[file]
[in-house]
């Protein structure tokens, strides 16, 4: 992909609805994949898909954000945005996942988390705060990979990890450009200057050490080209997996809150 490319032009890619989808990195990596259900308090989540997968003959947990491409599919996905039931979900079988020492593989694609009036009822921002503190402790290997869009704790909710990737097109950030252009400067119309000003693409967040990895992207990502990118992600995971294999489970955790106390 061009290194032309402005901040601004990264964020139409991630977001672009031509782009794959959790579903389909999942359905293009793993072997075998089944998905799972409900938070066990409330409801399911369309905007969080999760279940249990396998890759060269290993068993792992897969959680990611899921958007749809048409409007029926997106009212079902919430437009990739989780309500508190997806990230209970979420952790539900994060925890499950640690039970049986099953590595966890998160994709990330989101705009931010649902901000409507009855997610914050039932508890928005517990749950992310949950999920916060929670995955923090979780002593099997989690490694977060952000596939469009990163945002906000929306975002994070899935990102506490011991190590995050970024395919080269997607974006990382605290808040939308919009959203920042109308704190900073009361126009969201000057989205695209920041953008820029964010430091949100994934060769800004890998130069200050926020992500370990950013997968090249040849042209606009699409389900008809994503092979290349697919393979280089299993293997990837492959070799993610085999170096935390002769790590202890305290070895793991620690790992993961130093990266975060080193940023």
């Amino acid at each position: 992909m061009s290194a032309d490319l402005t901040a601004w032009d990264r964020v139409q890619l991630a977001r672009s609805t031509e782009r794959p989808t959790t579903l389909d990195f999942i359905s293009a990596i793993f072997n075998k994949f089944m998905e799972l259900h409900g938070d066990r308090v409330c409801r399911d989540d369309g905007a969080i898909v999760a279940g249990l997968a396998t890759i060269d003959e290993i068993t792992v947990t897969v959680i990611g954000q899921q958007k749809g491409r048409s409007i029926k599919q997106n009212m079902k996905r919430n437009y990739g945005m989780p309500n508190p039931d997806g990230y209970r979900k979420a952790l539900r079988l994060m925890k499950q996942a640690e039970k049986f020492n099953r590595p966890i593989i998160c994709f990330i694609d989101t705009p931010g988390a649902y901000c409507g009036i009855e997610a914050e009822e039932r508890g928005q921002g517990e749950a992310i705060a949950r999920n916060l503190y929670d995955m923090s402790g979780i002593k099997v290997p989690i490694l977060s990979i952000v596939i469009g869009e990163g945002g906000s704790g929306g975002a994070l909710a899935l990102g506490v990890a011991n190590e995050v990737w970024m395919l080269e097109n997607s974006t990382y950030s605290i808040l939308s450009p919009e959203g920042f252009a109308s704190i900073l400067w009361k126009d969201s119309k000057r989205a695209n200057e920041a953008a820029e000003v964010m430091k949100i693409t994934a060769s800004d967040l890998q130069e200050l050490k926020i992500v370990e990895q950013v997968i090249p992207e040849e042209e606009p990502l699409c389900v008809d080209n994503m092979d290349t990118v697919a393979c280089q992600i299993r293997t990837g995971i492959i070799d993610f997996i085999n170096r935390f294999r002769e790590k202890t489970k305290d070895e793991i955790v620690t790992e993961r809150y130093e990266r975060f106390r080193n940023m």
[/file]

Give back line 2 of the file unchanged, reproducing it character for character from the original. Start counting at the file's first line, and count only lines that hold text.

């Protein structure tokens, strides 16, 4: 992909609805994949898909954000945005996942988390705060990979990890450009200057050490080209997996809150 490319032009890619989808990195990596259900308090989540997968003959947990491409599919996905039931979900079988020492593989694609009036009822921002503190402790290997869009704790909710990737097109950030252009400067119309000003693409967040990895992207990502990118992600995971294999489970955790106390 061009290194032309402005901040601004990264964020139409991630977001672009031509782009794959959790579903389909999942359905293009793993072997075998089944998905799972409900938070066990409330409801399911369309905007969080999760279940249990396998890759060269290993068993792992897969959680990611899921958007749809048409409007029926997106009212079902919430437009990739989780309500508190997806990230209970979420952790539900994060925890499950640690039970049986099953590595966890998160994709990330989101705009931010649902901000409507009855997610914050039932508890928005517990749950992310949950999920916060929670995955923090979780002593099997989690490694977060952000596939469009990163945002906000929306975002994070899935990102506490011991190590995050970024395919080269997607974006990382605290808040939308919009959203920042109308704190900073009361126009969201000057989205695209920041953008820029964010430091949100994934060769800004890998130069200050926020992500370990950013997968090249040849042209606009699409389900008809994503092979290349697919393979280089299993293997990837492959070799993610085999170096935390002769790590202890305290070895793991620690790992993961130093990266975060080193940023």